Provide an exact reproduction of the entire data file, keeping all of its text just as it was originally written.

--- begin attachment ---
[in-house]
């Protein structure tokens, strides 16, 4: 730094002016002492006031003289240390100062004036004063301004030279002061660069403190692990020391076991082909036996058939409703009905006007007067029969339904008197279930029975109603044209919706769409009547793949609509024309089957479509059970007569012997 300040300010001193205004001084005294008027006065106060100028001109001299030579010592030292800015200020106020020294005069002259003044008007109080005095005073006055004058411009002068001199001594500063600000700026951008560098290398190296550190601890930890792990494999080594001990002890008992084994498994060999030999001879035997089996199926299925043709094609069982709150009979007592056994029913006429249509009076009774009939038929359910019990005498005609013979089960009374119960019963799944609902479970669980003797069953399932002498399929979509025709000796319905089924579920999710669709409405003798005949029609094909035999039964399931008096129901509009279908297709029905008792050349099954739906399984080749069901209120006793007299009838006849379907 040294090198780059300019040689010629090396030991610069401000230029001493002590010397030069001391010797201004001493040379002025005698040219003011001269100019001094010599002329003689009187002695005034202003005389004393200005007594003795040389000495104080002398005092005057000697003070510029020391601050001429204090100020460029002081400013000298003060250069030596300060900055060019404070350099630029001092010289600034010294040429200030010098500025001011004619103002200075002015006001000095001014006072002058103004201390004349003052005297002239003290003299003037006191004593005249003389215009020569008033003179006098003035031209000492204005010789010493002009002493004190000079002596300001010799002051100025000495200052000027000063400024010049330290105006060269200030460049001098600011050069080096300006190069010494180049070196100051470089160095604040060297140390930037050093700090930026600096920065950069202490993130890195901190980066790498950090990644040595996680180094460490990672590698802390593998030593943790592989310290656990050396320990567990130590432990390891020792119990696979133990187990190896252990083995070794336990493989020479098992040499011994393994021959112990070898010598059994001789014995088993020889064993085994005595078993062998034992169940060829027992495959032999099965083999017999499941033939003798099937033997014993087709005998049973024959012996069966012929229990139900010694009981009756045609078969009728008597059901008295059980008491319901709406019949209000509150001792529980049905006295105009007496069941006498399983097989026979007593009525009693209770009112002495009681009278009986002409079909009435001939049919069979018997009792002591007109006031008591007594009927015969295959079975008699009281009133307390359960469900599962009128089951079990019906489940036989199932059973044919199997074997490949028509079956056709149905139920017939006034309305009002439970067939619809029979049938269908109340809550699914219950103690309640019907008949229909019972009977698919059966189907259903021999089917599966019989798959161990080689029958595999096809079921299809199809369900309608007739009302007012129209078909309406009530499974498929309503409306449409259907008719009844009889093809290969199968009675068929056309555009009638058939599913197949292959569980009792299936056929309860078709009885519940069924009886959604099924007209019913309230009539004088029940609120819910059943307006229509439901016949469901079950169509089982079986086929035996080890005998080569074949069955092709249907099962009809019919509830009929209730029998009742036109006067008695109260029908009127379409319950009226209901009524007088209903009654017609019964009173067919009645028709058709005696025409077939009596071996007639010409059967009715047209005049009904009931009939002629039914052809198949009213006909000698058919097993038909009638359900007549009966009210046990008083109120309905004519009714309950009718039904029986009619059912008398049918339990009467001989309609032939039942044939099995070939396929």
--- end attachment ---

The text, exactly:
[in-house]
């Protein structure tokens, strides 16, 4: 730094002016002492006031003289240390100062004036004063301004030279002061660069403190692990020391076991082909036996058939409703009905006007007067029969339904008197279930029975109603044209919706769409009547793949609509024309089957479509059970007569012997 300040300010001193205004001084005294008027006065106060100028001109001299030579010592030292800015200020106020020294005069002259003044008007109080005095005073006055004058411009002068001199001594500063600000700026951008560098290398190296550190601890930890792990494999080594001990002890008992084994498994060999030999001879035997089996199926299925043709094609069982709150009979007592056994029913006429249509009076009774009939038929359910019990005498005609013979089960009374119960019963799944609902479970669980003797069953399932002498399929979509025709000796319905089924579920999710669709409405003798005949029609094909035999039964399931008096129901509009279908297709029905008792050349099954739906399984080749069901209120006793007299009838006849379907 040294090198780059300019040689010629090396030991610069401000230029001493002590010397030069001391010797201004001493040379002025005698040219003011001269100019001094010599002329003689009187002695005034202003005389004393200005007594003795040389000495104080002398005092005057000697003070510029020391601050001429204090100020460029002081400013000298003060250069030596300060900055060019404070350099630029001092010289600034010294040429200030010098500025001011004619103002200075002015006001000095001014006072002058103004201390004349003052005297002239003290003299003037006191004593005249003389215009020569008033003179006098003035031209000492204005010789010493002009002493004190000079002596300001010799002051100025000495200052000027000063400024010049330290105006060269200030460049001098600011050069080096300006190069010494180049070196100051470089160095604040060297140390930037050093700090930026600096920065950069202490993130890195901190980066790498950090990644040595996680180094460490990672590698802390593998030593943790592989310290656990050396320990567990130590432990390891020792119990696979133990187990190896252990083995070794336990493989020479098992040499011994393994021959112990070898010598059994001789014995088993020889064993085994005595078993062998034992169940060829027992495959032999099965083999017999499941033939003798099937033997014993087709005998049973024959012996069966012929229990139900010694009981009756045609078969009728008597059901008295059980008491319901709406019949209000509150001792529980049905006295105009007496069941006498399983097989026979007593009525009693209770009112002495009681009278009986002409079909009435001939049919069979018997009792002591007109006031008591007594009927015969295959079975008699009281009133307390359960469900599962009128089951079990019906489940036989199932059973044919199997074997490949028509079956056709149905139920017939006034309305009002439970067939619809029979049938269908109340809550699914219950103690309640019907008949229909019972009977698919059966189907259903021999089917599966019989798959161990080689029958595999096809079921299809199809369900309608007739009302007012129209078909309406009530499974498929309503409306449409259907008719009844009889093809290969199968009675068929056309555009009638058939599913197949292959569980009792299936056929309860078709009885519940069924009886959604099924007209019913309230009539004088029940609120819910059943307006229509439901016949469901079950169509089982079986086929035996080890005998080569074949069955092709249907099962009809019919509830009929209730029998009742036109006067008695109260029908009127379409319950009226209901009524007088209903009654017609019964009173067919009645028709058709005696025409077939009596071996007639010409059967009715047209005049009904009931009939002629039914052809198949009213006909000698058919097993038909009638359900007549009966009210046990008083109120309905004519009714309950009718039904029986009619059912008398049918339990009467001989309609032939039942044939099995070939396929």